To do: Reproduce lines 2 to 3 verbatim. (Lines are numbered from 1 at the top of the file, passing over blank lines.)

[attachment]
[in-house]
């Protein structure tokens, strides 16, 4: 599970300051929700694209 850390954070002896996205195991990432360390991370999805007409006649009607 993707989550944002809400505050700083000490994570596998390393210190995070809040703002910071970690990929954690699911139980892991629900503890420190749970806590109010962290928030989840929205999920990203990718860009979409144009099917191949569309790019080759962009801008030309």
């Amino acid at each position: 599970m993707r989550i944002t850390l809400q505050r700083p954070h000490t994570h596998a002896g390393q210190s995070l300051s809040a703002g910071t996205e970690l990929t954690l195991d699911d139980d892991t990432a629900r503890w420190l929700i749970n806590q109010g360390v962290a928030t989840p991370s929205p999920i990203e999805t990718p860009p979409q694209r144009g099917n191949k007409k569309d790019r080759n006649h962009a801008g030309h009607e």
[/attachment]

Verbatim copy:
């Protein structure tokens, strides 16, 4: 599970300051929700694209 850390954070002896996205195991990432360390991370999805007409006649009607 993707989550944002809400505050700083000490994570596998390393210190995070809040703002910071970690990929954690699911139980892991629900503890420190749970806590109010962290928030989840929205999920990203990718860009979409144009099917191949569309790019080759962009801008030309």
């Amino acid at each position: 599970m993707r989550i944002t850390l809400q505050r700083p954070h000490t994570h596998a002896g390393q210190s995070l300051s809040a703002g910071t996205e970690l990929t954690l195991d699911d139980d892991t990432a629900r503890w420190l929700i749970n806590q109010g360390v962290a928030t989840p991370s929205p999920i990203e999805t990718p860009p979409q694209r144009g099917n191949k007409k569309d790019r080759n006649h962009a801008g030309h009607e």